Personal Habits
Table 3 suggests that H.pylori infection is statistically significant for subjects who consumes alcohol (93.3%, p=0.046). They have 6.67 times risk of developing H.pylori infection compared to non-alcoholics. Whereas, there was no significant association of H.pylori infection among the smokers and the non-smokers (p=0.09267) and tobacco and non-tobacco chewers(p=0.09267). Similarly, there was no significant relationship observed between H.pylori infection and the frequency of risk factors. (Table 4)

Table 1 Table 1: Age and sex characteristics of study participants
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Table 2 Table 2: Association of H. pylori infection with sociodemographic factors among study population.
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Table 3 Table 3: . Analysis of personal habits and their association with H.pylori infection among symptomatic population.
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Table 4 Table 4: Relationship between frequency of smoking, tobacco and alcohol consumption and H. pylori infection
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Figure 1 Figure 1: Prevalence of H. pylori infection in symptomatic patients
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Figure 1 Figure 2: Gender-wise distribution among H.pylori positives males and females
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Figure 1 Figure 3: Age-specific prevalence of H.pylori infection among symptomatic patients
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The prevalence of Helicobacter pylori infection varies worldwide, but higher colonization rates have been seen in developing countries, compared to developed countries. This study was conducted to find out the prevalence of H.pylori infection among symptomatic patients undergoing upper GI endoscopy and to determine the association of risk factors to active infection with special emphasis on smoking, alcohol consumption and socioeconomic status.

In a study conducted by Munish Rastogi et al in a tertiary care hospital in India, 208 individuals were screened for Helicobacter pylori which was positive in 44.23 % of asymptomatic individuals.[10] The overall prevalence recorded in our study was 72.86% which is higher in comparison to the above study. This high prevalence can be explained by the fact that we have estimated prevalence of H.pylori infection in symptomatic patients only. Moreover, prevalence varies widely by geographic area, age, race, ethnicity, lifestyle factors and socioeconomic status. These results are slightly similar to the study of Hamid et al which reported 74.7% frequency of H.pylori infection.[11]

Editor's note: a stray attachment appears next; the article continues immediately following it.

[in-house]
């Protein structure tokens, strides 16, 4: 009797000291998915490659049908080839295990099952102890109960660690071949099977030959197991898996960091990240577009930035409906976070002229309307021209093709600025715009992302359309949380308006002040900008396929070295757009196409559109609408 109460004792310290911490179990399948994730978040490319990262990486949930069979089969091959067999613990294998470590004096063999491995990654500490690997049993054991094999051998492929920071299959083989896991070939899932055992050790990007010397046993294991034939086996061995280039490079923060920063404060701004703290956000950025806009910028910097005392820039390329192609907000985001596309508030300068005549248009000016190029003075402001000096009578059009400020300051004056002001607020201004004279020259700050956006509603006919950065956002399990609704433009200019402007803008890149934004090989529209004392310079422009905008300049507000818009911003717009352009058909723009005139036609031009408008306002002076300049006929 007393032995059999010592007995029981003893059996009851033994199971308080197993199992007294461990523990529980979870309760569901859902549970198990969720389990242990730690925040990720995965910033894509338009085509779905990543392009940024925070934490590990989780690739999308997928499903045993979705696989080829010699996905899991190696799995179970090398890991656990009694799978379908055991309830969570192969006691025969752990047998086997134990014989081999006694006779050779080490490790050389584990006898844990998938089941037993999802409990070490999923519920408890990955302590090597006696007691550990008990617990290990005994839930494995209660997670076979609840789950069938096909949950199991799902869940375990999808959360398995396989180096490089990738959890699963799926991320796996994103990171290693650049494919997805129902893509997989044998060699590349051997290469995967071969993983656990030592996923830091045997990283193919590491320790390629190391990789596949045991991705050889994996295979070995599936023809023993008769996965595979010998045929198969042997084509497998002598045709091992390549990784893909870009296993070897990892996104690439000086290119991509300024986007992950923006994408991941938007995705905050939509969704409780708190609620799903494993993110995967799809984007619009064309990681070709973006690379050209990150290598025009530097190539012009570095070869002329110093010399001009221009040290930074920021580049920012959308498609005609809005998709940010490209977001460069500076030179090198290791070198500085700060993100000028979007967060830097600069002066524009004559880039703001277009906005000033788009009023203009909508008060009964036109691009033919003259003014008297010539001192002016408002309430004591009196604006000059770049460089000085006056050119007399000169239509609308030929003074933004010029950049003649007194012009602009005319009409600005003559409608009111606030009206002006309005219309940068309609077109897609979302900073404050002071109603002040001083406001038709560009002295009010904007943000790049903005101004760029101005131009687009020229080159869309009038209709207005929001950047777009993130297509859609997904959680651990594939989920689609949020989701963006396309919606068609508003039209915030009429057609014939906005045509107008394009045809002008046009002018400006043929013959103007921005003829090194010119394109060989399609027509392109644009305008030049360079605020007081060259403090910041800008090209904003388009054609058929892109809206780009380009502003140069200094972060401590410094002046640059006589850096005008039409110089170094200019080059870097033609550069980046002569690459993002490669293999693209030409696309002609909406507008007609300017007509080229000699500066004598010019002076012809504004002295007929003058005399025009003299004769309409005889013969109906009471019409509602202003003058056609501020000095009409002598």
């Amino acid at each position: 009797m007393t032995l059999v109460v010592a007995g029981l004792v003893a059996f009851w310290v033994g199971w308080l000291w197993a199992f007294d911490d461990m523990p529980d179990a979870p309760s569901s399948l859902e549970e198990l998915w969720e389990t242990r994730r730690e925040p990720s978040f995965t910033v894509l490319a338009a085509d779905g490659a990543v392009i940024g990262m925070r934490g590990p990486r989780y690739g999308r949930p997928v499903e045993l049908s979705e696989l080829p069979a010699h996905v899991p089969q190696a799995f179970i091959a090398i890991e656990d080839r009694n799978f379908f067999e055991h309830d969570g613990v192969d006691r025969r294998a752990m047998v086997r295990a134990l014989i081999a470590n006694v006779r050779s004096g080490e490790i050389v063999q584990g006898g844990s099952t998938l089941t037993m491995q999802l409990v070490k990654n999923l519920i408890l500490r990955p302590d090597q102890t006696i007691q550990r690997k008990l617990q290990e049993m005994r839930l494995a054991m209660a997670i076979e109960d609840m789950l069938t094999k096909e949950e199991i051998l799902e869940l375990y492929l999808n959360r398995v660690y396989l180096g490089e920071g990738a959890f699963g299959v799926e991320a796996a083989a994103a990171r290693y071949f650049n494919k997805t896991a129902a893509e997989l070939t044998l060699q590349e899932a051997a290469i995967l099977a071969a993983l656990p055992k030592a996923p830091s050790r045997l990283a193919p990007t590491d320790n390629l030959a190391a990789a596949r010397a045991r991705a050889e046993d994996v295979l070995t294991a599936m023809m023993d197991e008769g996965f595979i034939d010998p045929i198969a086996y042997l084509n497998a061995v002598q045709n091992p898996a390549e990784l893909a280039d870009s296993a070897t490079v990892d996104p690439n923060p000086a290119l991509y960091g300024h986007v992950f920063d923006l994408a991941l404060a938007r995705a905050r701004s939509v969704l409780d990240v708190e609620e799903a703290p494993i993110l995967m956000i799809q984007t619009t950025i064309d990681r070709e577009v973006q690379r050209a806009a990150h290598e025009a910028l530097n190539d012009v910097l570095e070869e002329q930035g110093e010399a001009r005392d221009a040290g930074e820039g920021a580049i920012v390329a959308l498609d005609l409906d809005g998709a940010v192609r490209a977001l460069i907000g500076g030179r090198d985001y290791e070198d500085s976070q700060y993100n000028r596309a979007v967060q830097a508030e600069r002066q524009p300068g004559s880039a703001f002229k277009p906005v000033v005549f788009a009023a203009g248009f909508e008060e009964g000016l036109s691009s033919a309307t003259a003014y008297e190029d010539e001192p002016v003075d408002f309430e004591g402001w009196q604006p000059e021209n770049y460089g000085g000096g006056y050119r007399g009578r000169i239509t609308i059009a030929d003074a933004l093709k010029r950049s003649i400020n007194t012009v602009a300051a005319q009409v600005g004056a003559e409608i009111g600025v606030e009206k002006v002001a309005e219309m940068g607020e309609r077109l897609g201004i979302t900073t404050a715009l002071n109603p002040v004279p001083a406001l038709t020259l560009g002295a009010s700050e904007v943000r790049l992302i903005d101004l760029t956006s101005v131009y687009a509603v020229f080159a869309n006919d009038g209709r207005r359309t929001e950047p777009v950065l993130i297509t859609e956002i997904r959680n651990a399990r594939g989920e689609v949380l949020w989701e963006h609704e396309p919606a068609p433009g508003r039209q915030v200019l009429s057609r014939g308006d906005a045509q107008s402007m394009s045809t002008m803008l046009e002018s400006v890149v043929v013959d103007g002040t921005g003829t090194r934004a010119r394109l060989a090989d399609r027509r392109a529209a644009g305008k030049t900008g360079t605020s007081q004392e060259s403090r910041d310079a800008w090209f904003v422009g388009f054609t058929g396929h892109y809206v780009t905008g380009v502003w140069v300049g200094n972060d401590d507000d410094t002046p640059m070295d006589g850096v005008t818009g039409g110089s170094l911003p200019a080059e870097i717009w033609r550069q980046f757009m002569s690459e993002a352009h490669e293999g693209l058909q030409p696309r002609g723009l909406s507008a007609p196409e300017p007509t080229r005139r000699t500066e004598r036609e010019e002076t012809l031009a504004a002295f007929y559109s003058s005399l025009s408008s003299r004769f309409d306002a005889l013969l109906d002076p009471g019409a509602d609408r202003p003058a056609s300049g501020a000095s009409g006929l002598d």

In the present study, among Helicobacter pylori positive patients 77.1% were males and 68.6% were females. Although there is a slightly greater male preponderance but the difference between the genders was not significant which goes in accordance with a similar study of Kate et al from South India and from other parts of the world.[12,13] On the contrary, a cross sectional study of Valliani et al in Pakistan revealed substantial prevalence of H.pylori in asymptomatic patients with females being more affected than males.[4]

In our study, age wise distribution showed maximum prevalence in the age group of 15-25 years (84.2%) followed by >65years (83%) and minimum in the age group of 55-65 (25%). In contrast, a similar Indian study conducted by Rajesh Kumar et al showed maximum prevalence in the age group of 36-45 years (43.47%) and minimum in the age group of 66-75 years (3.26%).14 In accordance to our study, an increase in prevalence with age, being maximum (74%) between 16-30 years and thereafter showing a slight decline has been reported in another Indian study by Kate et al.[12]

A higher prevalence of H.pylori was noticed by Munish Rastogi et al in low socioeconomic classes with poor sanitation practices and unhygienic water supply. Similar results were observed recently by Laszewicza et al,[15] Hu D et al[16] and Zaterka S et al[17] that crowding, type of drinking water, lack of toilet during childhood, lower family income, and lower educational level has a positive association. In contrast, our study found no association between H.pylori and socioeconomic status. This could be because of the higher prevalence of H.pylori in the study population irrespective of the socioeconomic status.

We observed a higher association between H.pylori and non-vegetarian diet with a prevalence of 80%. Non vegetarian diet have been studied as a risk factor for peptic ulcer and gastric cancer by Epplien et al[18] and Munish Rastogi.[10] If this is true, targeted dietary intervention studies among high-risk individuals such as those harbouring the most virulent forms of H.pylori may be the most effective study design for the reduction of the morbidity and mortality from this important disease. But still more studies are required to establish an association between them.